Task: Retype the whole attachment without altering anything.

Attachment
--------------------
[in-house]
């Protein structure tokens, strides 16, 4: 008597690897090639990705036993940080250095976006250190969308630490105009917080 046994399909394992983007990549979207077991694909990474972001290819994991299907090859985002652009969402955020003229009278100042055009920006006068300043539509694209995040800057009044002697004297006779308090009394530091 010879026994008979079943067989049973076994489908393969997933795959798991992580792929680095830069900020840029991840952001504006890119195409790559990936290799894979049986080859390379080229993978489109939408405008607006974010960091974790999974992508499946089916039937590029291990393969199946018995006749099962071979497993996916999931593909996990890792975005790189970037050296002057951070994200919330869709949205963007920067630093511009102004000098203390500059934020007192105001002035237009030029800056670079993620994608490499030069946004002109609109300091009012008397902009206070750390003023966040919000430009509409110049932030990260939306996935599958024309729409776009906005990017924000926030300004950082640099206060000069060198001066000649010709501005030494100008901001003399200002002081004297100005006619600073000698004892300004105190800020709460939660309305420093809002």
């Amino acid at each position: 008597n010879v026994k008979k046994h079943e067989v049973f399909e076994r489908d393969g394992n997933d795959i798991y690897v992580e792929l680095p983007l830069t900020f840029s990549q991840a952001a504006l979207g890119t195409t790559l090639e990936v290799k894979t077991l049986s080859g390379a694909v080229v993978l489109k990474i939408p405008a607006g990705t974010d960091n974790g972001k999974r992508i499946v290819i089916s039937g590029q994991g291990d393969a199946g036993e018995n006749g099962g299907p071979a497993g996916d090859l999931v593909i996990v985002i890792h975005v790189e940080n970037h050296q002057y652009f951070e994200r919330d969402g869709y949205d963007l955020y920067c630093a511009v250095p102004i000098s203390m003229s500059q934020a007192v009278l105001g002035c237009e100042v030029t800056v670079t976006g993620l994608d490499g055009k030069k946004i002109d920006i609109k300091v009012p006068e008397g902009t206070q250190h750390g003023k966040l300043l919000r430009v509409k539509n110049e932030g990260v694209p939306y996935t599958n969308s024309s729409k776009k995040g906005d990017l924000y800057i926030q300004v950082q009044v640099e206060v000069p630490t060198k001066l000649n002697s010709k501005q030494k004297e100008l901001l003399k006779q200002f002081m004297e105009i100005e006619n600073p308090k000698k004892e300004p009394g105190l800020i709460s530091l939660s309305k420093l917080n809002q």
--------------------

[in-house]
């Protein structure tokens, strides 16, 4: 008597690897090639990705036993940080250095976006250190969308630490105009917080 046994399909394992983007990549979207077991694909990474972001290819994991299907090859985002652009969402955020003229009278100042055009920006006068300043539509694209995040800057009044002697004297006779308090009394530091 010879026994008979079943067989049973076994489908393969997933795959798991992580792929680095830069900020840029991840952001504006890119195409790559990936290799894979049986080859390379080229993978489109939408405008607006974010960091974790999974992508499946089916039937590029291990393969199946018995006749099962071979497993996916999931593909996990890792975005790189970037050296002057951070994200919330869709949205963007920067630093511009102004000098203390500059934020007192105001002035237009030029800056670079993620994608490499030069946004002109609109300091009012008397902009206070750390003023966040919000430009509409110049932030990260939306996935599958024309729409776009906005990017924000926030300004950082640099206060000069060198001066000649010709501005030494100008901001003399200002002081004297100005006619600073000698004892300004105190800020709460939660309305420093809002």
């Amino acid at each position: 008597n010879v026994k008979k046994h079943e067989v049973f399909e076994r489908d393969g394992n997933d795959i798991y690897v992580e792929l680095p983007l830069t900020f840029s990549q991840a952001a504006l979207g890119t195409t790559l090639e990936v290799k894979t077991l049986s080859g390379a694909v080229v993978l489109k990474i939408p405008a607006g990705t974010d960091n974790g972001k999974r992508i499946v290819i089916s039937g590029q994991g291990d393969a199946g036993e018995n006749g099962g299907p071979a497993g996916d090859l999931v593909i996990v985002i890792h975005v790189e940080n970037h050296q002057y652009f951070e994200r919330d969402g869709y949205d963007l955020y920067c630093a511009v250095p102004i000098s203390m003229s500059q934020a007192v009278l105001g002035c237009e100042v030029t800056v670079t976006g993620l994608d490499g055009k030069k946004i002109d920006i609109k300091v009012p006068e008397g902009t206070q250190h750390g003023k966040l300043l919000r430009v509409k539509n110049e932030g990260v694209p939306y996935t599958n969308s024309s729409k776009k995040g906005d990017l924000y800057i926030q300004v950082q009044v640099e206060v000069p630490t060198k001066l000649n002697s010709k501005q030494k004297e100008l901001l003399k006779q200002f002081m004297e105009i100005e006619n600073p308090k000698k004892e300004p009394g105190l800020i709460s530091l939660s309305k420093l917080n809002q």